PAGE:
Five lessons from the past week of the World Cup, according to SIMON BORCHARDT.
The Wallabies have defensive steel
Australia were leading 12-6 against Wales at Twickenham midway through the second half when Will Genia and Dean Mumm were yellow-carded within the space of three minutes. Such was the pressure exerted by the Welsh attack that a try looked inevitable, yet somehow the 13 Wallabies were able to keep them out. Taulupe Faletau knocked on while attempting to ground the ball on the tryline, while Wales were held up over the line on another three occasions. Having defended heroically for 15 minutes, Australia then managed to get into opposition territory, with Bernard Foley's fifth penalty giving them some breathing space. History shows that defence wins World Cups, and the Wallabies showed on Saturday that theirs is made of steel.
Wales must create more with ball in hand
As good as the Wallabies' defence was in that second half at Twickenham, they were helped by Wales' limitations on attack. Everything the Dragons did was geared towards getting the ball to Jamie Roberts or George North, who would take it up the middle, and there were times that simply drawing and passing, and using the width of the field, would have been more effective. The injury-ravaged Welsh backline is also missing a player who can make something out of nothing, with Rhys Webb's absence really being felt at scrumhalf.
Ireland can win without Johnny Sexton and Paul O'Connell
The Irish suffered two major setbacks during the Pool D decider in Cardiff on Sunday when they lost Sexton and O'Connell to injury in the 25th and 40th minutes respectively. France trailed just 9-6 at the break and would have fancied their chances of going on to beat a team robbed of its two most important players. But the Irish replacements stepped up to help their team claim a convincing 24-9 victory that ensured they avoided the All Blacks in the quarter-finals. Ian Madigan was particularly impressive, slotting a pressure penalty just three minutes after coming off the bench for Sexton, while Iain Henderson proved to be a more than capable replacement for O'Connell.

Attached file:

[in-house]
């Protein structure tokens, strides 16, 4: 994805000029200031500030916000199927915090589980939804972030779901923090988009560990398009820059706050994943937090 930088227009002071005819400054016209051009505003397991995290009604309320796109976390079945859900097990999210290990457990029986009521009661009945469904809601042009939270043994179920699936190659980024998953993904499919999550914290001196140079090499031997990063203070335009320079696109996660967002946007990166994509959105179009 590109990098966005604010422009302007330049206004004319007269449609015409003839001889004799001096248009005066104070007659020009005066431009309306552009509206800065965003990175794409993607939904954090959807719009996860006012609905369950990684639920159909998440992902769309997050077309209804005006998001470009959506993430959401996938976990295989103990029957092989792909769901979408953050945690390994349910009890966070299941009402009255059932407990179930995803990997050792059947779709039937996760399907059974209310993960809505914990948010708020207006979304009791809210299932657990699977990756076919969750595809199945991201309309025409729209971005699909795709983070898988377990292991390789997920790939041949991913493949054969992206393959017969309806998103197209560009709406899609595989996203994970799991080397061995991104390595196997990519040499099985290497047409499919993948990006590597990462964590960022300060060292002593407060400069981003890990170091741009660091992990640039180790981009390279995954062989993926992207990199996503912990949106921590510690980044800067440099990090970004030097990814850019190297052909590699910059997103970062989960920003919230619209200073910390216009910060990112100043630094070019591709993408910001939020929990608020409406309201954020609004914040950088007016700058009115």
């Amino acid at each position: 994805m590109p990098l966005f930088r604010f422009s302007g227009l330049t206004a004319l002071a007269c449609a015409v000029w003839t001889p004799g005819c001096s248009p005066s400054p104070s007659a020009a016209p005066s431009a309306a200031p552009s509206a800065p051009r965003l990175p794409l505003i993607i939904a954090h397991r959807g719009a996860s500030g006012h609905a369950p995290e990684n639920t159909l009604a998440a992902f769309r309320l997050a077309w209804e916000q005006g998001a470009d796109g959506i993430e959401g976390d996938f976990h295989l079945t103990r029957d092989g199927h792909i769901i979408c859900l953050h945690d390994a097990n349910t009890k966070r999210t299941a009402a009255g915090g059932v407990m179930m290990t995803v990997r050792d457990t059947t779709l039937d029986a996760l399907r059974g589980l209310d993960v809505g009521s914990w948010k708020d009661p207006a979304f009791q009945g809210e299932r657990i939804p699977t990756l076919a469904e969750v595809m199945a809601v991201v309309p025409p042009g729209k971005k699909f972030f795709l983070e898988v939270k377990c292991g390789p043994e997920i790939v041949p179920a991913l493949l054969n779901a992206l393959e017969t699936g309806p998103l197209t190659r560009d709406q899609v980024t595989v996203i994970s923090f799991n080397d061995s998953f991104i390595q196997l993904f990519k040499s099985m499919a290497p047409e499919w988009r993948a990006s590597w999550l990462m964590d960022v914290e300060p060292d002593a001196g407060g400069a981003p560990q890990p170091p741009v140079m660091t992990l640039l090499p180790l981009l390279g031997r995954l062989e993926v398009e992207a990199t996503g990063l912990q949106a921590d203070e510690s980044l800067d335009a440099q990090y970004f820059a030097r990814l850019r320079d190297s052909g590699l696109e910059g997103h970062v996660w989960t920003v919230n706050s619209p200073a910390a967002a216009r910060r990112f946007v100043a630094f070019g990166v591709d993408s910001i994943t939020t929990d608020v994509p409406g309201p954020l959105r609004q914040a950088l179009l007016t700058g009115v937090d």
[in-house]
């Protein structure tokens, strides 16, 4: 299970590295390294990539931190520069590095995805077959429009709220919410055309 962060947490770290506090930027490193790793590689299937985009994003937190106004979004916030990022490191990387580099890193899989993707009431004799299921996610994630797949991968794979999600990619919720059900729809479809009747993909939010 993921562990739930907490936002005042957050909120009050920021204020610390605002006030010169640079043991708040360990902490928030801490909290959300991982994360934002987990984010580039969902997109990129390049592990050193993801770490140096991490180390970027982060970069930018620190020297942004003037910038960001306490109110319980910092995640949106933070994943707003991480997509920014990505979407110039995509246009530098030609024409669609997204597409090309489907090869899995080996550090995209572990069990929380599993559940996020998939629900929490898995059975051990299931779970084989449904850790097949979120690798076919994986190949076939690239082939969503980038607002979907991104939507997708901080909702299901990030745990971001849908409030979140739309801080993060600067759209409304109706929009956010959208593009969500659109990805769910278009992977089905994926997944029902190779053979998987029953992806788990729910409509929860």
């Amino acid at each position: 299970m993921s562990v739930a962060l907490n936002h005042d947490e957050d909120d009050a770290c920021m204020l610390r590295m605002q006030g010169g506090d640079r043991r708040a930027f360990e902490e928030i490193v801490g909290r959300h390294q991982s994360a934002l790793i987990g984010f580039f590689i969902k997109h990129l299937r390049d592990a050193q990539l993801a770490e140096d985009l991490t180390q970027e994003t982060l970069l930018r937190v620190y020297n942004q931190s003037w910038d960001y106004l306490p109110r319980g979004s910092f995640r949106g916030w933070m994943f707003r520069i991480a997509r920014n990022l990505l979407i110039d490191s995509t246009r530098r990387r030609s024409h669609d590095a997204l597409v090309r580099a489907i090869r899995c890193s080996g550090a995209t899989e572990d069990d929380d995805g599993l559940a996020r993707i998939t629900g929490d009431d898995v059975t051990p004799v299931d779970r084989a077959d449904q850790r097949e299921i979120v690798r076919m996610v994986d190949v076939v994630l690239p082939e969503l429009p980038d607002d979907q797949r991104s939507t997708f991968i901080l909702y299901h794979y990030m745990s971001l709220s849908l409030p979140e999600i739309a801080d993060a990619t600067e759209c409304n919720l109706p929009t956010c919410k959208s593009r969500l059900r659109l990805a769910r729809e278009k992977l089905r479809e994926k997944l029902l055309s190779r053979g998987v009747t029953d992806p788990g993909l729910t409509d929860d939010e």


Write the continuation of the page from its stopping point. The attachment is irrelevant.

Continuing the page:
Bryan Habana still has an eye for the tryline
Habana may have lost the blistering pace that helped him become the top try-scorer at the 2007 World Cup, but the 32-year-old still knows how to find his way to the line. The Bok winger scored a hat-trick against the USA at the Olympic Stadium on Wednesday, to equal Jonah Lomu's World Cup record of 15 tries as well as David Campese's tier-one record of 64 tries. Habana should have broken both of those records, but he failed to score a fourth try when the ball bounced fractionally higher than he expected. Hopefully he gets another opportunity in the quarter-final against Wales.
Nehe Milner-Skudder will wing it for the All Blacks in the play-offs
The 24-year-old played well against Tonga on Friday night, scoring two tries and having a hand in another. He made 134m from 12 carries, was good in the air and made a few tackles. It should be enough to see him selected on the right wing for the All Blacks' quarter-final, ahead of his main rival Waisake Naholo, who had a quiet game in comparison.
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